English has long been one of the most prestigious departments at the University, and it consistently ranks among the top departments in the nation. From Edgar Allan Poe’s days on the West Range in the 1820s, through William Faulkner’s celebrated residency in the late 1950s, to the two department faculty who have served as recent U.S. Poets Laureate, Rita Dove and Charles Wright, UVa English boasts an illustrious history and stature among humanities programs worldwide.

The department studies British, American, and global Anglophone literatures from the early Middle Ages to the present day, and imparts methods of critical reading and writing. All English majors receive a firm grounding in the history of literatures in English, an expansive vision that links cultural heritage to urgent contemporary concerns. Majors become proficient at the analysis and interpretation of texts, and learn to express themselves in writing with precision, elegance, and persuasion. In addition to reading books beloved through the generations, the study of English enables students to grapple with questions of existence, beauty, desire, and power that are fundamental to the human condition.

The UVa English major delivers an esteemed and distinctive preparation for a wide range of careers and professions. Upon graduation, majors regularly and successfully enter careers in business, government, the media, the arts, teaching, and administration; many go on to graduate study in law, business, medicine, creative writing, and humanities doctoral programs. Recruiters in many fields identify the strengths for which UVa English graduates are known—critical reading and writing prowess—as highly coveted and increasingly rare in today’s emerging workforce.


With more than sixty faculty members, the department offers students the opportunity to study closely with diverse and renowned scholars and teachers. Professors specialize in every facet of literary endeavor, from historical periods of literature, to literary theory, to the practice of writing, to interdisciplinary studies. English faculty have published hundreds of influential books, edited many of the most important editions and collections of literary works, and garnered awards including the Pulitzer Prize, the National Book Award, the MacArthur “Genius Grant,” and numerous Guggenheim Fellowships, N.E.H. Fellowships, and elections to the American Academy of Arts and Letters.


With around 400 majors, English is one of the larger undergraduate programs at the University.  English stands out among other programs this size in that the great majority of courses for the major are offered as professor-led seminars, rather than large lecture courses.

In addition to fostering close interaction between faculty and undergraduates in the classroom, the department offers six optional area programs within the major that allow students to pursue particular areas of interest intensively and with structure.  The department also actively supports study abroad, double majors, and other means by which students design their undergraduate educations to reflect their personal interests and goals. A faculty advisor works with each student throughout to ensure a coherent, intentional, and rewarding program of study.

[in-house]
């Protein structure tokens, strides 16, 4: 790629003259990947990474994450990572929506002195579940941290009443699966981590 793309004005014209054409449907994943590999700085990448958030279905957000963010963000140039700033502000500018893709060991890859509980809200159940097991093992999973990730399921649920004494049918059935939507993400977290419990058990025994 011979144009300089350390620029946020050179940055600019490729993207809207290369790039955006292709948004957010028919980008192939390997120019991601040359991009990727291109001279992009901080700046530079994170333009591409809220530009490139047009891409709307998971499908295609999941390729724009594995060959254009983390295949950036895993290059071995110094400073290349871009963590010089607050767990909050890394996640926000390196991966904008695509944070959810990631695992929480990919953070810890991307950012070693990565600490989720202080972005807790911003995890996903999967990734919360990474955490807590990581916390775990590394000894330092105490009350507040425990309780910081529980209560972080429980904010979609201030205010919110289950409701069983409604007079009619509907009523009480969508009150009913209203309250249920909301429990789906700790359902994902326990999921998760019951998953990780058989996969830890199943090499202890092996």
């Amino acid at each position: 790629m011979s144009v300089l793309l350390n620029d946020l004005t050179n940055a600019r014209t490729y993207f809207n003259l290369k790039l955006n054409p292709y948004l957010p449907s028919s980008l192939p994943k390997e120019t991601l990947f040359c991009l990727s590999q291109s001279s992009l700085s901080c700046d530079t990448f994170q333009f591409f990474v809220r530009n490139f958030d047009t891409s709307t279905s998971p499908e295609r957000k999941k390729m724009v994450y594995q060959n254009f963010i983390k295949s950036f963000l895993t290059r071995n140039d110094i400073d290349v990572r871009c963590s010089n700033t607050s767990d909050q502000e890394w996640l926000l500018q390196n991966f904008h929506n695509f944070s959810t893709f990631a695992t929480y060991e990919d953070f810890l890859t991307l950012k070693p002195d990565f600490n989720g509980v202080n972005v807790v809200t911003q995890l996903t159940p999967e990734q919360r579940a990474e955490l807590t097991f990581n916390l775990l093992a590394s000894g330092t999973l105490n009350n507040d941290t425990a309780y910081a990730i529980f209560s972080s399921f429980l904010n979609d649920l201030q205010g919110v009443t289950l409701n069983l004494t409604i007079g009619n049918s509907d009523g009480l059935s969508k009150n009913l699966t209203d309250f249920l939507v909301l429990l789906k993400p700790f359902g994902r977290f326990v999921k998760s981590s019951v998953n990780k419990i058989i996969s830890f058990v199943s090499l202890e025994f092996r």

The prerequisite: Students may take one of two paths into the major.

  1. In the recommended path, students complete one ENGL 2500-level course with a grade of C- or better. This course prepares students for upper-division departmental coursework, and also provides three hours of credit toward the major.

  2. In the alternative path, a student who takes any two upper-division courses in the department (3000-level or above, in literature not creative writing), with an average grade of B across those courses, may declare the major without enrolling in an ENGL 2500-level course. Again, these courses provide credit toward the major.


The program of study: The degree in English requires ten courses (30 credits), as specified below. All courses must be at the upper-division level (numbered 3000 or above), with the exception of the single ENGL 2500-level prerequisite course.


  1. Two courses in the “History of Literatures in English” sequence: ENGL 3001 and 3002.

  2. One course in literature before 1700 and one course in literature 1700-1900

  3. One 4000- or 5000-level seminar in literature.

  4. Elective courses to bring the total number of courses to ten. Most students will need five electives, not including the single ENGL 2500-level course, in addition to fulfilling the requirements above.